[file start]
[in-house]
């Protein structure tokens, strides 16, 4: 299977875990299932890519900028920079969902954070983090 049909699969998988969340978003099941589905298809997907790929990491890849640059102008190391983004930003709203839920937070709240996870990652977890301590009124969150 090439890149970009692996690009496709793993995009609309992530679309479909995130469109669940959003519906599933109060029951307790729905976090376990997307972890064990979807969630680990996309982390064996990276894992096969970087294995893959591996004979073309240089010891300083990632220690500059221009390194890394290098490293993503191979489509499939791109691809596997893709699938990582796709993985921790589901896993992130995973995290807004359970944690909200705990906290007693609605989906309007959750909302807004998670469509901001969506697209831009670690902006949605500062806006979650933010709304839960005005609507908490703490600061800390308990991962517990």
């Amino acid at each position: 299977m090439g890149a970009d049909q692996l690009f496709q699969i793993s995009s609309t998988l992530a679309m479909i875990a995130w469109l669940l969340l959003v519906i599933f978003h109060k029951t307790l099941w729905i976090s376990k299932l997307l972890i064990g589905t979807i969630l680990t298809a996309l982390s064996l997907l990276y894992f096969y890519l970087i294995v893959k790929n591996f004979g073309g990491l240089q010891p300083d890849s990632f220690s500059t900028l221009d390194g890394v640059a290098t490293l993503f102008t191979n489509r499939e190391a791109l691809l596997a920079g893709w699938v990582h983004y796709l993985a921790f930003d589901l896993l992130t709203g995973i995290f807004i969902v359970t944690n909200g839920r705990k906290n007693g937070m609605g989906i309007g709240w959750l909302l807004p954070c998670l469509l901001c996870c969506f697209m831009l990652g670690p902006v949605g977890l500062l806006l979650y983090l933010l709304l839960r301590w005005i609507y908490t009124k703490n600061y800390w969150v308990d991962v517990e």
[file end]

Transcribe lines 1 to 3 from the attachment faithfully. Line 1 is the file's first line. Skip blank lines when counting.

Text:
[in-house]
């Protein structure tokens, strides 16, 4: 299977875990299932890519900028920079969902954070983090 049909699969998988969340978003099941589905298809997907790929990491890849640059102008190391983004930003709203839920937070709240996870990652977890301590009124969150 090439890149970009692996690009496709793993995009609309992530679309479909995130469109669940959003519906599933109060029951307790729905976090376990997307972890064990979807969630680990996309982390064996990276894992096969970087294995893959591996004979073309240089010891300083990632220690500059221009390194890394290098490293993503191979489509499939791109691809596997893709699938990582796709993985921790589901896993992130995973995290807004359970944690909200705990906290007693609605989906309007959750909302807004998670469509901001969506697209831009670690902006949605500062806006979650933010709304839960005005609507908490703490600061800390308990991962517990």
């Amino acid at each position: 299977m090439g890149a970009d049909q692996l690009f496709q699969i793993s995009s609309t998988l992530a679309m479909i875990a995130w469109l669940l969340l959003v519906i599933f978003h109060k029951t307790l099941w729905i976090s376990k299932l997307l972890i064990g589905t979807i969630l680990t298809a996309l982390s064996l997907l990276y894992f096969y890519l970087i294995v893959k790929n591996f004979g073309g990491l240089q010891p300083d890849s990632f220690s500059t900028l221009d390194g890394v640059a290098t490293l993503f102008t191979n489509r499939e190391a791109l691809l596997a920079g893709w699938v990582h983004y796709l993985a921790f930003d589901l896993l992130t709203g995973i995290f807004i969902v359970t944690n909200g839920r705990k906290n007693g937070m609605g989906i309007g709240w959750l909302l807004p954070c998670l469509l901001c996870c969506f697209m831009l990652g670690p902006v949605g977890l500062l806006l979650y983090l933010l709304l839960r301590w005005i609507y908490t009124k703490n600061y800390w969150v308990d991962v517990e």